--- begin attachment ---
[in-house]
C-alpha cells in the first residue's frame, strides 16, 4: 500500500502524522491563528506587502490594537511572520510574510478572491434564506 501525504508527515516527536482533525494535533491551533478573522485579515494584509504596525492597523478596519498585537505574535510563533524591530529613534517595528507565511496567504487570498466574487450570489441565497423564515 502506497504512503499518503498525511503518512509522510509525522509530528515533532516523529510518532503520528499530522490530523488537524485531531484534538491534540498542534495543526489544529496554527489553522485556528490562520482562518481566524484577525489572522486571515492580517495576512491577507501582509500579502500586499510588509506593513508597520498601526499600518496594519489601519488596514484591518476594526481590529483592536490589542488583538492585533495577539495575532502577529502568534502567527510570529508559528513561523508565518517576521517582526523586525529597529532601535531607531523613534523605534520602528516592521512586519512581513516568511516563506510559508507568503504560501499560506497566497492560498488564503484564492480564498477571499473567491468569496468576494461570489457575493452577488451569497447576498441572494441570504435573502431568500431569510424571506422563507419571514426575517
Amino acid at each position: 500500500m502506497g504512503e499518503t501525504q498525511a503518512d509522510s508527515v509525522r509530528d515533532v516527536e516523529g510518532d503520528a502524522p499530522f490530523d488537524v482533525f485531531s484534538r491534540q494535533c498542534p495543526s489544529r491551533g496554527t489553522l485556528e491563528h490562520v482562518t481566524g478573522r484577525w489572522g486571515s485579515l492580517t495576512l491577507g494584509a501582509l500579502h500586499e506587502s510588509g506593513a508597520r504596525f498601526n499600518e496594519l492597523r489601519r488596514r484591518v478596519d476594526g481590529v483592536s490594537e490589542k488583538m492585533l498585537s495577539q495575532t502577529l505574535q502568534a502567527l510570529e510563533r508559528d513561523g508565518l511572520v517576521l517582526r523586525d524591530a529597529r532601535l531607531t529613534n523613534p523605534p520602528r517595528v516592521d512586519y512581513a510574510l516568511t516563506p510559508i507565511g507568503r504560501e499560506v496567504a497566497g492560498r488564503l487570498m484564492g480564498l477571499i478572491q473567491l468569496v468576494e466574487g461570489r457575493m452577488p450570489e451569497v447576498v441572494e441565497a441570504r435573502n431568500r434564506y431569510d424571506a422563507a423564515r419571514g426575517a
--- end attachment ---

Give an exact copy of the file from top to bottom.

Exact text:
[in-house]
C-alpha cells in the first residue's frame, strides 16, 4: 500500500502524522491563528506587502490594537511572520510574510478572491434564506 501525504508527515516527536482533525494535533491551533478573522485579515494584509504596525492597523478596519498585537505574535510563533524591530529613534517595528507565511496567504487570498466574487450570489441565497423564515 502506497504512503499518503498525511503518512509522510509525522509530528515533532516523529510518532503520528499530522490530523488537524485531531484534538491534540498542534495543526489544529496554527489553522485556528490562520482562518481566524484577525489572522486571515492580517495576512491577507501582509500579502500586499510588509506593513508597520498601526499600518496594519489601519488596514484591518476594526481590529483592536490589542488583538492585533495577539495575532502577529502568534502567527510570529508559528513561523508565518517576521517582526523586525529597529532601535531607531523613534523605534520602528516592521512586519512581513516568511516563506510559508507568503504560501499560506497566497492560498488564503484564492480564498477571499473567491468569496468576494461570489457575493452577488451569497447576498441572494441570504435573502431568500431569510424571506422563507419571514426575517
Amino acid at each position: 500500500m502506497g504512503e499518503t501525504q498525511a503518512d509522510s508527515v509525522r509530528d515533532v516527536e516523529g510518532d503520528a502524522p499530522f490530523d488537524v482533525f485531531s484534538r491534540q494535533c498542534p495543526s489544529r491551533g496554527t489553522l485556528e491563528h490562520v482562518t481566524g478573522r484577525w489572522g486571515s485579515l492580517t495576512l491577507g494584509a501582509l500579502h500586499e506587502s510588509g506593513a508597520r504596525f498601526n499600518e496594519l492597523r489601519r488596514r484591518v478596519d476594526g481590529v483592536s490594537e490589542k488583538m492585533l498585537s495577539q495575532t502577529l505574535q502568534a502567527l510570529e510563533r508559528d513561523g508565518l511572520v517576521l517582526r523586525d524591530a529597529r532601535l531607531t529613534n523613534p523605534p520602528r517595528v516592521d512586519y512581513a510574510l516568511t516563506p510559508i507565511g507568503r504560501e499560506v496567504a497566497g492560498r488564503l487570498m484564492g480564498l477571499i478572491q473567491l468569496v468576494e466574487g461570489r457575493m452577488p450570489e451569497v447576498v441572494e441565497a441570504r435573502n431568500r434564506y431569510d424571506a422563507a423564515r419571514g426575517a